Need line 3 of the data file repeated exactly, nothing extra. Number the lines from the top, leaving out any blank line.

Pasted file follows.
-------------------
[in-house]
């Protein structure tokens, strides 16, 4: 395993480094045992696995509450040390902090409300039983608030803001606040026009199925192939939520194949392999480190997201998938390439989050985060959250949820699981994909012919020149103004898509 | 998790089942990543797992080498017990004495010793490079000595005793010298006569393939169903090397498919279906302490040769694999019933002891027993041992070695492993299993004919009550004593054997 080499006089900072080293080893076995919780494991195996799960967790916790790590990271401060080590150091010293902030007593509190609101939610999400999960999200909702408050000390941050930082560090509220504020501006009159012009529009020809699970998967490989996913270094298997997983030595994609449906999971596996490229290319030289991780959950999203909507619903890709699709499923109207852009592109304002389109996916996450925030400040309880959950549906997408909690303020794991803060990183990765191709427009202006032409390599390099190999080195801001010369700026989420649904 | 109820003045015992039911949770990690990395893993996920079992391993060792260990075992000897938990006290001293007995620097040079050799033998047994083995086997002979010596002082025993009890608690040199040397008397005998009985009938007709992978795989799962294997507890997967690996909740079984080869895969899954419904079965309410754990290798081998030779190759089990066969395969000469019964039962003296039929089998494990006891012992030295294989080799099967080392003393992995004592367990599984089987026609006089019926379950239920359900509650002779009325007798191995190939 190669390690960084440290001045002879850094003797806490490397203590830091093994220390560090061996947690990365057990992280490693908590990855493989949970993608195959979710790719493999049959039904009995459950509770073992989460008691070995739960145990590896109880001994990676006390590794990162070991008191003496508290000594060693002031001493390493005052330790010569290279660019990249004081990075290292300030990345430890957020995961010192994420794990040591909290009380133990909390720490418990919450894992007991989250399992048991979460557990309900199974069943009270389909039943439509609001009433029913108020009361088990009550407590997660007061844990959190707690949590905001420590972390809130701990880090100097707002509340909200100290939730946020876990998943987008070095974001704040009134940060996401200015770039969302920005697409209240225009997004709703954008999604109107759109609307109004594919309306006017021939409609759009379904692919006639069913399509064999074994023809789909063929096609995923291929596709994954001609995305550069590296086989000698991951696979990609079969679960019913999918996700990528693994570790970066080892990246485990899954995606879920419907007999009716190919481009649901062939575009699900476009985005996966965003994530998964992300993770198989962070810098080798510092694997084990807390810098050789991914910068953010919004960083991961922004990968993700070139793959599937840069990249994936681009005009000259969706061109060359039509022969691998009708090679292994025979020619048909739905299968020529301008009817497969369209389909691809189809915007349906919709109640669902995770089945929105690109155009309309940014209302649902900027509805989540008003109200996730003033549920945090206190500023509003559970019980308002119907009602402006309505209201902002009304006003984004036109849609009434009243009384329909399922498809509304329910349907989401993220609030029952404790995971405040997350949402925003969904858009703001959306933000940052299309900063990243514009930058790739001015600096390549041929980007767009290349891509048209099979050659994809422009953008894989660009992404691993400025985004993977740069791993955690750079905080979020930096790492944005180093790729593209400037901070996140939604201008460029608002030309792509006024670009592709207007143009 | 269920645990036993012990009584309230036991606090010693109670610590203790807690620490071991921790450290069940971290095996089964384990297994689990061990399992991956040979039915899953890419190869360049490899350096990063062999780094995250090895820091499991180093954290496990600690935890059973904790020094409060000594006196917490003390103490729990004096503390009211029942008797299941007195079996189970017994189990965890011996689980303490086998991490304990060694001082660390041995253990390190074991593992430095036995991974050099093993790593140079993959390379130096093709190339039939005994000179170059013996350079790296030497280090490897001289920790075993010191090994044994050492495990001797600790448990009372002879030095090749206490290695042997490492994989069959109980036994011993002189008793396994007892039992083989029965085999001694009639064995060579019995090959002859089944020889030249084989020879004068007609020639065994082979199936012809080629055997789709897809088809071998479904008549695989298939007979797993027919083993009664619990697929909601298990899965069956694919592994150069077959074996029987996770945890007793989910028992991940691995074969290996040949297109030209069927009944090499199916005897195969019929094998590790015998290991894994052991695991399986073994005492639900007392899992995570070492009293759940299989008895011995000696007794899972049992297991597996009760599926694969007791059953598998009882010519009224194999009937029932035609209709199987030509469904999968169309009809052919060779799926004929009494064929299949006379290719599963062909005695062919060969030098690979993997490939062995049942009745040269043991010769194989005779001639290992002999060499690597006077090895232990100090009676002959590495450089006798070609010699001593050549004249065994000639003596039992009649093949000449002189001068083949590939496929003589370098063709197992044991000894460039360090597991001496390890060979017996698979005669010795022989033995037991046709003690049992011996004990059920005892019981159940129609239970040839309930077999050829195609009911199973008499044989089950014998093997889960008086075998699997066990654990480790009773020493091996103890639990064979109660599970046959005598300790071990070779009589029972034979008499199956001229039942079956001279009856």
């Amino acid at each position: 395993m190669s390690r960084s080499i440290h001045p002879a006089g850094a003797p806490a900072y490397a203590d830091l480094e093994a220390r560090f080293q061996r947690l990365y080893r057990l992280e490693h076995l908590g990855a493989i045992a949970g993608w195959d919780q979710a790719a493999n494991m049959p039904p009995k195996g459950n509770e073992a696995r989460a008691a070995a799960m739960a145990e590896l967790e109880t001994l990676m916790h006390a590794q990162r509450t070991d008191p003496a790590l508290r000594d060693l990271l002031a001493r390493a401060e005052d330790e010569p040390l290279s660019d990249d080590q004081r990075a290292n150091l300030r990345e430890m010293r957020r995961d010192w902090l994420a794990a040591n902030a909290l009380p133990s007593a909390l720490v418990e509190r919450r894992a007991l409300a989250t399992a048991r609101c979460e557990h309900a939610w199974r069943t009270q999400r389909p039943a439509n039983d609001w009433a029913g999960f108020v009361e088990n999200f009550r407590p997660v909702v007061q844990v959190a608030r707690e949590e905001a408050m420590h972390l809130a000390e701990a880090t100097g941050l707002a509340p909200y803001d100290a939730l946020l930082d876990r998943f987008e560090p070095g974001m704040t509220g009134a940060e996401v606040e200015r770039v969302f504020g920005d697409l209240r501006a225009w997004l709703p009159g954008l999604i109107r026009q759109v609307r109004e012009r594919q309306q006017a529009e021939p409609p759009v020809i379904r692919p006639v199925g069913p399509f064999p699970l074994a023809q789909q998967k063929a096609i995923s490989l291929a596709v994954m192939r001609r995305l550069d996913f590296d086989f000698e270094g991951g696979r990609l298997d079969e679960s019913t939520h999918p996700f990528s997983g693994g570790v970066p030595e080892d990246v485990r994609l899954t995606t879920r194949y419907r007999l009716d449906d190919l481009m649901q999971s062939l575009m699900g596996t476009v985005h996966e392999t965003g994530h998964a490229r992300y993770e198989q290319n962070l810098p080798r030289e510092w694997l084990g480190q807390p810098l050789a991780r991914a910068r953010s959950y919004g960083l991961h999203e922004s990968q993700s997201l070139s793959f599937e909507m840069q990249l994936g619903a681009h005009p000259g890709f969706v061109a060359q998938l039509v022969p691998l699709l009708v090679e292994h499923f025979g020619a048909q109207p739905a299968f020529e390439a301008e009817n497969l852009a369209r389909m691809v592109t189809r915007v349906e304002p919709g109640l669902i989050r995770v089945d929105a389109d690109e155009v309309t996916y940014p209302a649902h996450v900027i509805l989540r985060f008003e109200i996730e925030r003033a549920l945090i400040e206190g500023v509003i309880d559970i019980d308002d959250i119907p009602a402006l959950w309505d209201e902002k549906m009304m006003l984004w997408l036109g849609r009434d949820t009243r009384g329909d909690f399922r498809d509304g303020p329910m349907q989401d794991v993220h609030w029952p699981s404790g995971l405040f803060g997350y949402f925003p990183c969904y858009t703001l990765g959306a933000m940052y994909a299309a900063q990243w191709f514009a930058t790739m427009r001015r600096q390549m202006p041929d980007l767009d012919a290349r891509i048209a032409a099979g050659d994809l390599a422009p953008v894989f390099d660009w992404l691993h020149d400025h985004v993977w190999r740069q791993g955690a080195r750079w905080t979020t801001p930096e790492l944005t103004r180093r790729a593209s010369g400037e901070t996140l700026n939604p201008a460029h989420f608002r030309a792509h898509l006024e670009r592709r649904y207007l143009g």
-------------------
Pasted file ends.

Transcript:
């Amino acid at each position: 395993m190669s390690r960084s080499i440290h001045p002879a006089g850094a003797p806490a900072y490397a203590d830091l480094e093994a220390r560090f080293q061996r947690l990365y080893r057990l992280e490693h076995l908590g990855a493989i045992a949970g993608w195959d919780q979710a790719a493999n494991m049959p039904p009995k195996g459950n509770e073992a696995r989460a008691a070995a799960m739960a145990e590896l967790e109880t001994l990676m916790h006390a590794q990162r509450t070991d008191p003496a790590l508290r000594d060693l990271l002031a001493r390493a401060e005052d330790e010569p040390l290279s660019d990249d080590q004081r990075a290292n150091l300030r990345e430890m010293r957020r995961d010192w902090l994420a794990a040591n902030a909290l009380p133990s007593a909390l720490v418990e509190r919450r894992a007991l409300a989250t399992a048991r609101c979460e557990h309900a939610w199974r069943t009270q999400r389909p039943a439509n039983d609001w009433a029913g999960f108020v009361e088990n999200f009550r407590p997660v909702v007061q844990v959190a608030r707690e949590e905001a408050m420590h972390l809130a000390e701990a880090t100097g941050l707002a509340p909200y803001d100290a939730l946020l930082d876990r998943f987008e560090p070095g974001m704040t509220g009134a940060e996401v606040e200015r770039v969302f504020g920005d697409l209240r501006a225009w997004l709703p009159g954008l999604i109107r026009q759109v609307r109004e012009r594919q309306q006017a529009e021939p409609p759009v020809i379904r692919p006639v199925g069913p399509f064999p699970l074994a023809q789909q998967k063929a096609i995923s490989l291929a596709v994954m192939r001609r995305l550069d996913f590296d086989f000698e270094g991951g696979r990609l298997d079969e679960s019913t939520h999918p996700f990528s997983g693994g570790v970066p030595e080892d990246v485990r994609l899954t995606t879920r194949y419907r007999l009716d449906d190919l481009m649901q999971s062939l575009m699900g596996t476009v985005h996966e392999t965003g994530h998964a490229r992300y993770e198989q290319n962070l810098p080798r030289e510092w694997l084990g480190q807390p810098l050789a991780r991914a910068r953010s959950y919004g960083l991961h999203e922004s990968q993700s997201l070139s793959f599937e909507m840069q990249l994936g619903a681009h005009p000259g890709f969706v061109a060359q998938l039509v022969p691998l699709l009708v090679e292994h499923f025979g020619a048909q109207p739905a299968f020529e390439a301008e009817n497969l852009a369209r389909m691809v592109t189809r915007v349906e304002p919709g109640l669902i989050r995770v089945d929105a389109d690109e155009v309309t996916y940014p209302a649902h996450v900027i509805l989540r985060f008003e109200i996730e925030r003033a549920l945090i400040e206190g500023v509003i309880d559970i019980d308002d959250i119907p009602a402006l959950w309505d209201e902002k549906m009304m006003l984004w997408l036109g849609r009434d949820t009243r009384g329909d909690f399922r498809d509304g303020p329910m349907q989401d794991v993220h609030w029952p699981s404790g995971l405040f803060g997350y949402f925003p990183c969904y858009t703001l990765g959306a933000m940052y994909a299309a900063q990243w191709f514009a930058t790739m427009r001015r600096q390549m202006p041929d980007l767009d012919a290349r891509i048209a032409a099979g050659d994809l390599a422009p953008v894989f390099d660009w992404l691993h020149d400025h985004v993977w190999r740069q791993g955690a080195r750079w905080t979020t801001p930096e790492l944005t103004r180093r790729a593209s010369g400037e901070t996140l700026n939604p201008a460029h989420f608002r030309a792509h898509l006024e670009r592709r649904y207007l143009g």